The 1950s were a decade of constant change for the squadron, as it was transformed into an attack squadron (VMA-234]] with the transition to the F9F Panther in February of 1955; then the Douglas AD-5 Skyraider in May of 1958; and the Fairchild C-119F Flying Boxcar in December of 1961. After trading the Skyraider for Flying Boxcars, the unit was re-designated as Marine Transport Squadron 234 (VMR-234) on January 1, 1962.

1970s through the 1980s

In 1970, the unit moved to NAS Glenview, Illinois. Five years later, they traded the C-119F Packets for the KC-130F Hercules. The “Thundering Herd” received its current squadron designation, Marine Aerial Refueler Transport Squadron 234 (VMGR-234), on October 23, 1983.

In December 1986, VMGR-234 became the first Marine squadron to land an aircraft on an ice runway, transporting supplies to McMurdo Station, Antarctica. In April 1988, a submarine, the USS Bonefish required assistance off the Florida coast. With the new nickname “Bears,” from the local Chicago major league football team, VMGR-234 flew flotation equipment to NAS Norfolk, Virginia and NAS Newport, Florida, getting off the ground in less than an hour.

1990s

In January 1991, the squadron was activated in support of the Gulf War, but remained at Naval Air Station Glenview. Aircraft from VMGR-234 deployed to the Persian Gulf for Operation Desert Storm, and the squadron remained on active duty until May 1991. In August 1994, the squadron was reassigned to Marine Aircraft Group 41 at Naval Air Station Joint Reserve Base Fort Worth, Texas. On October 22, 1995, the unit surpassed 73,000 accident free flight hours.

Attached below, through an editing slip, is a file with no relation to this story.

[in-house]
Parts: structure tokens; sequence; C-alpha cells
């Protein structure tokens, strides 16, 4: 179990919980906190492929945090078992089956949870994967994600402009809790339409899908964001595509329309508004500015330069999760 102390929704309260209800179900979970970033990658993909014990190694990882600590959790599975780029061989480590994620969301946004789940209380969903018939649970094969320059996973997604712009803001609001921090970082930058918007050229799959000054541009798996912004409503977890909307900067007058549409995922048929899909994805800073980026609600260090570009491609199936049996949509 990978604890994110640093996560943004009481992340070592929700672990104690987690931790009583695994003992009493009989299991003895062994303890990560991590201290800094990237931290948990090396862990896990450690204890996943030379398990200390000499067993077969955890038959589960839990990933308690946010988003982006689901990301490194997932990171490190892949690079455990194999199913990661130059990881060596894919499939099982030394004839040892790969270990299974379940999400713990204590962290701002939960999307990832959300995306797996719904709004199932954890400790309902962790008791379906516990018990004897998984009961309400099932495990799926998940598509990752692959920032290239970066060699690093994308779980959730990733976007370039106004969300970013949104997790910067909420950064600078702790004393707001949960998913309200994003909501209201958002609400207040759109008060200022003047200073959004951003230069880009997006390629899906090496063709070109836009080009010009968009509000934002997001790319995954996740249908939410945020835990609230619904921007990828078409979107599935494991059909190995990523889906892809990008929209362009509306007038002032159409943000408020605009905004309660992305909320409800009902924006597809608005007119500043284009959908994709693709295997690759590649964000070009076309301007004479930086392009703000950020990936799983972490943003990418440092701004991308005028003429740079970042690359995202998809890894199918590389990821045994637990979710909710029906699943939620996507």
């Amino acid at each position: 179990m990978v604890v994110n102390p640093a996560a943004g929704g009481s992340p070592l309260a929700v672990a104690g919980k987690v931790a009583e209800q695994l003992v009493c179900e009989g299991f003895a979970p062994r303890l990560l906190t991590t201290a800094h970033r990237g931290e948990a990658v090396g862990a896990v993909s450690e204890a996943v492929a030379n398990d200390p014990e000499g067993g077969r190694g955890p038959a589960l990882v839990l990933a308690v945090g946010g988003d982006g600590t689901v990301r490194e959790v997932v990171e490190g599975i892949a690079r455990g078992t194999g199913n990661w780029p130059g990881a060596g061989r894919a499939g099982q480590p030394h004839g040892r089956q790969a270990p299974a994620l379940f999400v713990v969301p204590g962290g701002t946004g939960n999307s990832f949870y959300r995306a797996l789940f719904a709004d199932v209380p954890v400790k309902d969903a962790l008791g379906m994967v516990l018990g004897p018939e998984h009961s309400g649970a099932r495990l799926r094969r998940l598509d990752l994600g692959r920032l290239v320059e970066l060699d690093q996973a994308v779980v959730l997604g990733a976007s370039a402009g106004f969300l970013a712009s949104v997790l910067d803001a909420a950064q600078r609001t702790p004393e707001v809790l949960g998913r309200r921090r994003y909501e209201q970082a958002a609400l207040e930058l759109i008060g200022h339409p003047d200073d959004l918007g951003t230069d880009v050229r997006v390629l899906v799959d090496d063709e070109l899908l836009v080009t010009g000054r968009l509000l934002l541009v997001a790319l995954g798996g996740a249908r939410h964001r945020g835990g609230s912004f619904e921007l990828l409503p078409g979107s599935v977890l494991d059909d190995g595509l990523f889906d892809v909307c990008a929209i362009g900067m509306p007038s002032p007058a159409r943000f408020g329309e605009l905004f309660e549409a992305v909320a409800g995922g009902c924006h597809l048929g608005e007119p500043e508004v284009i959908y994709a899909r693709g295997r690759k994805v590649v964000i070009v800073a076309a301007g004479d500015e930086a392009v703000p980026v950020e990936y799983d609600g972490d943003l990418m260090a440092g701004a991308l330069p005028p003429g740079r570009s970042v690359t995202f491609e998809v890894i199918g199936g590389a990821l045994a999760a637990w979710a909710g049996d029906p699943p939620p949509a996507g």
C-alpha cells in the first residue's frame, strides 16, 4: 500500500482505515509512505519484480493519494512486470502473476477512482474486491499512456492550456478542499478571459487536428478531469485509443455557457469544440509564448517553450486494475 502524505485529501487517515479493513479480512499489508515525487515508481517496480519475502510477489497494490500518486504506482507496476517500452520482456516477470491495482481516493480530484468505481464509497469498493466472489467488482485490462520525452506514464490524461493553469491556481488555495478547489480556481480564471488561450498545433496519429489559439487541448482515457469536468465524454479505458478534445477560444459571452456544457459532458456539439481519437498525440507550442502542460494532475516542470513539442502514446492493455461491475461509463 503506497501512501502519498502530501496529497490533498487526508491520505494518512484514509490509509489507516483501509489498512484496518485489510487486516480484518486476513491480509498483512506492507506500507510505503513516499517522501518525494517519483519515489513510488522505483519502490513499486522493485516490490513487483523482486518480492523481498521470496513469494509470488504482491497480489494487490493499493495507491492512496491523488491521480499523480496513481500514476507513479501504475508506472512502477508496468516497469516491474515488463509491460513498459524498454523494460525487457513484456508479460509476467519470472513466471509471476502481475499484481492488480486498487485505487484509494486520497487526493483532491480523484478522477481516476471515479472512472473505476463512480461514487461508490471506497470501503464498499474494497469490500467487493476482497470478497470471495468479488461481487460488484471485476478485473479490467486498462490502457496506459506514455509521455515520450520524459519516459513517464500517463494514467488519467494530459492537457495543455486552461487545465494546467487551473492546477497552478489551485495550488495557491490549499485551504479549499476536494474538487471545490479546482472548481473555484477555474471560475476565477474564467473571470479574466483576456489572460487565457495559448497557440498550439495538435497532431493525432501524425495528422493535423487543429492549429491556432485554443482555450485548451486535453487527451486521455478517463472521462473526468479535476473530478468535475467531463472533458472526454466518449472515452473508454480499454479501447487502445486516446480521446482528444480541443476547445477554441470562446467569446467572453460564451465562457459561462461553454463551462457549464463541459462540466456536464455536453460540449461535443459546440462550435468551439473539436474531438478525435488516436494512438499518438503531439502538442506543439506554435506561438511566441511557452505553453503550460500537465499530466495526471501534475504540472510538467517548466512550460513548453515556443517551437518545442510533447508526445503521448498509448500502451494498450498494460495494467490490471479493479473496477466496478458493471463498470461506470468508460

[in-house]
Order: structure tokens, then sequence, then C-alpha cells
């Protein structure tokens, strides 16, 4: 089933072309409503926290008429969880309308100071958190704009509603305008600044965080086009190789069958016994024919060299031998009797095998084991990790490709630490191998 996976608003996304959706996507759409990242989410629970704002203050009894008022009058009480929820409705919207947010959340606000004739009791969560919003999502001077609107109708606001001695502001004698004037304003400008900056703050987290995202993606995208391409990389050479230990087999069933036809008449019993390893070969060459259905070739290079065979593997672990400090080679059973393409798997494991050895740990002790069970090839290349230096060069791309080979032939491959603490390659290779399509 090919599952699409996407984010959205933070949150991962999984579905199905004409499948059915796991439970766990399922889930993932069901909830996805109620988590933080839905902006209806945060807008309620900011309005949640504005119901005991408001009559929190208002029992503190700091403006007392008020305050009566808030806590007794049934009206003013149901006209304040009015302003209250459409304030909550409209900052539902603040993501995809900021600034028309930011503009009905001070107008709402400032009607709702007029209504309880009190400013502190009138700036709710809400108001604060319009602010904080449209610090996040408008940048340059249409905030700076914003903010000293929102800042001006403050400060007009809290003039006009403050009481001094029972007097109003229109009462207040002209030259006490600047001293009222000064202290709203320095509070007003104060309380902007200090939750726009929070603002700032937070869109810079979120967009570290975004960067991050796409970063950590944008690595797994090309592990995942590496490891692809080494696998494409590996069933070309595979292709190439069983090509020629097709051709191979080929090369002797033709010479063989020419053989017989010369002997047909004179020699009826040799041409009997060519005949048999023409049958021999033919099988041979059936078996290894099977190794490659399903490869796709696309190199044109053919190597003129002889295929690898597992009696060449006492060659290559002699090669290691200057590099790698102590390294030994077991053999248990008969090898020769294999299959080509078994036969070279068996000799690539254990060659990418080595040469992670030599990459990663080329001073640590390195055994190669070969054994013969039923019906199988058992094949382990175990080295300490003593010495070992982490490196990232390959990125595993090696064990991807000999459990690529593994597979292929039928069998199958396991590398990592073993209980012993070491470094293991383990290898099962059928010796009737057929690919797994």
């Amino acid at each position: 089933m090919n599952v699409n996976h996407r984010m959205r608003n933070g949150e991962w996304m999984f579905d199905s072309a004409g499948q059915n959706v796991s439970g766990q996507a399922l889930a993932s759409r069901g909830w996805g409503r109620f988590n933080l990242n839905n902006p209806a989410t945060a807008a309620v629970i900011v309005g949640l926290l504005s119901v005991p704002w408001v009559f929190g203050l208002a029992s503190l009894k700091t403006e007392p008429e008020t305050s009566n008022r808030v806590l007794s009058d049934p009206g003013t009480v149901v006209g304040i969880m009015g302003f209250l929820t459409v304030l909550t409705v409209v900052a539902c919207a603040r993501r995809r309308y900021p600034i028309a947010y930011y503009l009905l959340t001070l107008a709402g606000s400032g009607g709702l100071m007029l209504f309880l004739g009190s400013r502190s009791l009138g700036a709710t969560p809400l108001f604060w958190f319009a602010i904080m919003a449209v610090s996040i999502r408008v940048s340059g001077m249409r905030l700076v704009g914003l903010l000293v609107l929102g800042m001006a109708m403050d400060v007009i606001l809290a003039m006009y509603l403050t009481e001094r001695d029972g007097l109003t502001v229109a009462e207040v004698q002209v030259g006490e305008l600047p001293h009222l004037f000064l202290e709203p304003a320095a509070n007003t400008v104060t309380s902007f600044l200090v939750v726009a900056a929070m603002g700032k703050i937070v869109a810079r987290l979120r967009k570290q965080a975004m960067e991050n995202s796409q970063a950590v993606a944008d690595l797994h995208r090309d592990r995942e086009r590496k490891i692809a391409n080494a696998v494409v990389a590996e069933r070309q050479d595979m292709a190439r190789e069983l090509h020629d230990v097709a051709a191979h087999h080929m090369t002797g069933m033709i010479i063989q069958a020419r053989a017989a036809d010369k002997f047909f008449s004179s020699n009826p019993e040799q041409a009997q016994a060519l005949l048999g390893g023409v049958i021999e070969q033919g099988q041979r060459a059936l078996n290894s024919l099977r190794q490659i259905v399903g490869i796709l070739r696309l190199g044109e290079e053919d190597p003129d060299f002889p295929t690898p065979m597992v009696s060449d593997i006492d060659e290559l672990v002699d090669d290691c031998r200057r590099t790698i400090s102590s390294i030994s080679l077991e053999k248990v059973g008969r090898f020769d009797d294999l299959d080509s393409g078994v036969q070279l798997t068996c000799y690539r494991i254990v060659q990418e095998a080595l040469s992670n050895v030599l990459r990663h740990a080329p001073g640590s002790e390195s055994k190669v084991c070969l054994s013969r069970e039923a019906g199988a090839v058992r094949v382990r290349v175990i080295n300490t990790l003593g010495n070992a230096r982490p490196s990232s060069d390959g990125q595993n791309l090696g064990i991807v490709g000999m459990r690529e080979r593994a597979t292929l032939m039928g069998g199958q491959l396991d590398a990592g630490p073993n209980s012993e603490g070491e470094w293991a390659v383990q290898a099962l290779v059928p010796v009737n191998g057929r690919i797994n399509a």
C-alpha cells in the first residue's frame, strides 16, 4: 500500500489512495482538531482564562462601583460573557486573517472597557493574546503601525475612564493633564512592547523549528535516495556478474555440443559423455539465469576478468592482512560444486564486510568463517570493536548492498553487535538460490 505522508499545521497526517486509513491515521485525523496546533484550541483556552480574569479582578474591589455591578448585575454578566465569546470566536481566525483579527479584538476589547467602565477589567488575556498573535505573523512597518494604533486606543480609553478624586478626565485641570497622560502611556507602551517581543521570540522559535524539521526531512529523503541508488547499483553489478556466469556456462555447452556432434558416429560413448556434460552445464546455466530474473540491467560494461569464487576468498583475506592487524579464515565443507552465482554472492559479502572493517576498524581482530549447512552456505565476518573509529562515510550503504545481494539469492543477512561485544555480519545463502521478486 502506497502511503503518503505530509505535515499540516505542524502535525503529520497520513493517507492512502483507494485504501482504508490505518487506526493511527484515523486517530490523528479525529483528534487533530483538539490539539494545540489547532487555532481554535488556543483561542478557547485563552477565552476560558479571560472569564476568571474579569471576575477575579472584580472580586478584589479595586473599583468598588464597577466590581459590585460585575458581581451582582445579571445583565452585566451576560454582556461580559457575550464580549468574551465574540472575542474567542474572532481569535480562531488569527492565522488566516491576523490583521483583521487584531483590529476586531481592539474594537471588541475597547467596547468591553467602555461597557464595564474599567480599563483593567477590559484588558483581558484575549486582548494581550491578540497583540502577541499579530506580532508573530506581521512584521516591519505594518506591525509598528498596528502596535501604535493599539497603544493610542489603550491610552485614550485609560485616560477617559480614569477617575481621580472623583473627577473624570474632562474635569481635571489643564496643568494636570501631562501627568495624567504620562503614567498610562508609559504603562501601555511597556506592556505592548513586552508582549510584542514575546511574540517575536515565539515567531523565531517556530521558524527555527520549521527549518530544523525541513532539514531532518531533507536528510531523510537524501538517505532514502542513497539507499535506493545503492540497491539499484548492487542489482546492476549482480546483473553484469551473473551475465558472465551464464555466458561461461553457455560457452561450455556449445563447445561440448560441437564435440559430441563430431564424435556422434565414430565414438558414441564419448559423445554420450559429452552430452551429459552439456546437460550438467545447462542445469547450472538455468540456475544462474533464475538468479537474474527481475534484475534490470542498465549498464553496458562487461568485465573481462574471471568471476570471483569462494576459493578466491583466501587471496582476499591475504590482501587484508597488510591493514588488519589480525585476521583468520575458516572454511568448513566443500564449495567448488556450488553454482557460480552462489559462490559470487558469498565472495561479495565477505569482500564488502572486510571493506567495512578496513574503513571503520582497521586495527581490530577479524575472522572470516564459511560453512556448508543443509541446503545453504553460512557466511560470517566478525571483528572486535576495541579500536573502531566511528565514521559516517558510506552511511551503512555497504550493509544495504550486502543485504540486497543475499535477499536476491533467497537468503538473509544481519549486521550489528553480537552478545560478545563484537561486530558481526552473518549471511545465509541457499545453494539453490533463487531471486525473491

In 2000, VMGR-234 flew a variety support missions on six different continents for both active and reserve components. Changing their nickname again, the Rangers were deployed for a total of 717 days. In one calendar year alone the squadron flew a total of 1,691 sorties.

Global War on Terror

In 2003, VMGR-234 deployed to Kuwait to support Operation Iraqi Freedom. During the initial weeks of the invasion, the Rangers averaged roughly 25 combat sorties and 60 hours of flight time per day. The Rangers began their retrograde back to NAS-JRB Fort Worth, Texas, in September of that year. The squadron flew a total of 3,435 combat flight hours and 2,059 combat sorties in 2003.

In 2004 the squadron was deployed to Al Asad, Iraq as part of a co-operative cycle of Marine VMGR squadrons constantly in support of the war in Iraq. 234 was deployed from March to October 2004 with VMGR-352 and VMGR-452.

See also

Notes

  1. ^ Sherrod History of Marine Corps Aviation, pp. 464-465.
  2. ^ Rottman USMC WWII OOB p. 442.

References

PD-icon.svg This article incorporates public domain material from websites or documents of the United States Marine Corps.
Bibliography
  • Condon, John Pomeroy (1998). Corsairs and Flattops - Marine Carrier Air Warfare, 1944-45. Annapolis Maryland: Naval Institute Press. ISBN 1-55750-127-0.  
  • Rottman, Gordon L. (2002). U.S. Marine Corps World War II Order of Battle - Ground and Air Units in the Pacific War, 1939 - 1945.’’. Greenwood Press. ISBN 0-313-31906-5.  
  • Sherrod, Robert (1952). History of Marine Corps Aviation in World War II. Washington, D.C.: Combat Forces Press. OCLC 1261876.